King v. Burwell: Impact on states
By Dori Zweig
Even though the Supreme Court will decide the fate of the subsidies, many industry experts believe it's not up to the courts to rewrite the statute. As a result, he 37 states using the federal exchange may need to take matters into their own hands and establish state-run marketplaces.
There are a few options that could present themselves to states should this happen, according to a recent report from the Leavitt Partners, FierceHealthPayer previously reported:
The Centers for Medicare & Medicaid Services may let states use the Healthcare.gov platform but require them "to assume or retain ownership and control of all other marketplace functions."
States could form partnerships with other states to build an exchange.
States could adopt a multi-tenant shared service technology model. This so-called "Marketplace as a Service" would give states more autonomy than a regional partnership, the report mentioned.
It's possible the situation could be rectified. However, while an exchange appears to be just a website on the surface, it's far more complex. Setting up an exchange requires a huge investment of both time and resources. States also must consult with stakeholders, grant exemptions from the individual mandate to obtain coverage, operate a program that helps individuals navigate the site and certify qualified health plans.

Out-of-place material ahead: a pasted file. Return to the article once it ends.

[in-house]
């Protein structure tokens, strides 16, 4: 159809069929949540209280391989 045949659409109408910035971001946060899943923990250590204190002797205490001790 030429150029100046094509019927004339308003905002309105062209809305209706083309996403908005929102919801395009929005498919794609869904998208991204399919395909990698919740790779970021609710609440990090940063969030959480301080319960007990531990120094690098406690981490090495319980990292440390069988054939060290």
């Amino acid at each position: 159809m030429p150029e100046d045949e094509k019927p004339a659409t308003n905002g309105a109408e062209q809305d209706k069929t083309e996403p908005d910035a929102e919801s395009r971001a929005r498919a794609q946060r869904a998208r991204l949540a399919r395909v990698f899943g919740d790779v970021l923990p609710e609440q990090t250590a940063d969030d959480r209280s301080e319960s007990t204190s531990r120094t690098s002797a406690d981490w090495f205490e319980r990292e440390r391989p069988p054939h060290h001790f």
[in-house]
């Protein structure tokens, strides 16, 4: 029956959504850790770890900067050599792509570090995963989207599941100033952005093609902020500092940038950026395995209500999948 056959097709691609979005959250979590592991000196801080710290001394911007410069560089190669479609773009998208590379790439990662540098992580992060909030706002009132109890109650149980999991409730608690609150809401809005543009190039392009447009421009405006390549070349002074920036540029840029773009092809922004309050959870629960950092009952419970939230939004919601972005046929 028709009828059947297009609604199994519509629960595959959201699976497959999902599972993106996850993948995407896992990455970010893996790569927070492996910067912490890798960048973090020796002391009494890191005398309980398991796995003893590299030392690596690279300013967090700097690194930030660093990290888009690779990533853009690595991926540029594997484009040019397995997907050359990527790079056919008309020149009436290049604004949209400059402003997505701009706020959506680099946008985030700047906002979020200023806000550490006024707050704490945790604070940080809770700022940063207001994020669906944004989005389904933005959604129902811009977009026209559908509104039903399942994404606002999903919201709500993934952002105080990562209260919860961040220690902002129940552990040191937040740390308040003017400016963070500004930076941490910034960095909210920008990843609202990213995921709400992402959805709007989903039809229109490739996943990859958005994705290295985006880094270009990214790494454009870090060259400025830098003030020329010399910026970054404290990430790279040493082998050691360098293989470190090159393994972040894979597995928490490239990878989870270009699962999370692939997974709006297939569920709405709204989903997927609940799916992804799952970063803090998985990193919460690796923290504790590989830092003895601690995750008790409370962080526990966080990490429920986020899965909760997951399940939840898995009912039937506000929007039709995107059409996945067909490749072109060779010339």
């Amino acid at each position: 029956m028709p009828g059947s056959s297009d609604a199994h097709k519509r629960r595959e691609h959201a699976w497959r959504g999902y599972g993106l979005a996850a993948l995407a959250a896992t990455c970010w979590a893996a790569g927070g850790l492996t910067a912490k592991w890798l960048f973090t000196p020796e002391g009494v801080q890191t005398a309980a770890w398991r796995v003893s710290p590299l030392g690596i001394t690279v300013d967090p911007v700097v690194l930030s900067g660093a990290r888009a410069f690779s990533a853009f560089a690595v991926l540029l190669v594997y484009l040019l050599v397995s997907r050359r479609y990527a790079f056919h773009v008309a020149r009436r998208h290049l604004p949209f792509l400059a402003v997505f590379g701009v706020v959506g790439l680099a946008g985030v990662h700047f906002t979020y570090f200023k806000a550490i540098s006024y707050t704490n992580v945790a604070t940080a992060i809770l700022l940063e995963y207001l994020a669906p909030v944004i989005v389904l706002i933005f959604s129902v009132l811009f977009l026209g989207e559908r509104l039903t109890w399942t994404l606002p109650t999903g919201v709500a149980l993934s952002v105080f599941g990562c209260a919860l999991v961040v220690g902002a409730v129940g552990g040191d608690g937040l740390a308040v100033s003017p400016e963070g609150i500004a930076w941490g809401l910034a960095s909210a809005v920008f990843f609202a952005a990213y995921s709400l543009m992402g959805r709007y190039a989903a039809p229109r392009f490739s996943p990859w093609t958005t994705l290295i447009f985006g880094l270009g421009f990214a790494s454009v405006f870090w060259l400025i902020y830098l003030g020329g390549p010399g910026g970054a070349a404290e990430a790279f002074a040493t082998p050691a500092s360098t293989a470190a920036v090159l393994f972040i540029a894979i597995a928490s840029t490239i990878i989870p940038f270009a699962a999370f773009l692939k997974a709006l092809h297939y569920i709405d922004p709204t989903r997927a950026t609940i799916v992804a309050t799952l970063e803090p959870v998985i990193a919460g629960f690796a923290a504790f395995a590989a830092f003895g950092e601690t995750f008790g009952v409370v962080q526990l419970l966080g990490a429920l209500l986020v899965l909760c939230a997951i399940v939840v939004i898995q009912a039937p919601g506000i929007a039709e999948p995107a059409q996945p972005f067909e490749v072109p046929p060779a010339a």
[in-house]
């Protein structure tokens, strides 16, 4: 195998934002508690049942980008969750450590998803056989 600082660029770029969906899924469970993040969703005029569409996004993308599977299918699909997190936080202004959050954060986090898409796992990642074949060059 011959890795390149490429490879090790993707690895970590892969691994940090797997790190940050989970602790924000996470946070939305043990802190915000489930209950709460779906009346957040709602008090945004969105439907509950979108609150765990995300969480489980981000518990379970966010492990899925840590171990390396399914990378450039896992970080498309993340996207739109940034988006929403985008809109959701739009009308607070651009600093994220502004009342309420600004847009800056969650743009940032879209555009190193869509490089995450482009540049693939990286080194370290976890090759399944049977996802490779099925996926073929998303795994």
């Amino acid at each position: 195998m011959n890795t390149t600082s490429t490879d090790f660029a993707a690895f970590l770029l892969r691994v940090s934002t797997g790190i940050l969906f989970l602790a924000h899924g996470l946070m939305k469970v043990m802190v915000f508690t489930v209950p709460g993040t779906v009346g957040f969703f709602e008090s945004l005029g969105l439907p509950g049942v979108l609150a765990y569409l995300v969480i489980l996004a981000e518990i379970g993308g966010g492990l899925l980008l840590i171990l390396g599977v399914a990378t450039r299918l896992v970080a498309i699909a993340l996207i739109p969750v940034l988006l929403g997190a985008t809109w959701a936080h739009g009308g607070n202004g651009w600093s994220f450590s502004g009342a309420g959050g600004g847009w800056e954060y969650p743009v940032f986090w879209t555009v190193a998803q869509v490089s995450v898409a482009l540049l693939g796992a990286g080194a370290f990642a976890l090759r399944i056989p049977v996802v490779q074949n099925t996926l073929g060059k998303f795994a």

Many governors are taking a wait-and-see approach. "We declined to operate a state exchange along with a majority of other states," Indiana Gov. Mike Pence, a Republican who is weighing a 2016 White House run and supports the repeal of the healthcare law, said during last week's National Governors Association winter meeting, FierceHealthPayer previously reported. "Right now we're just evaluating what our options are depending on what the Supreme Court decides."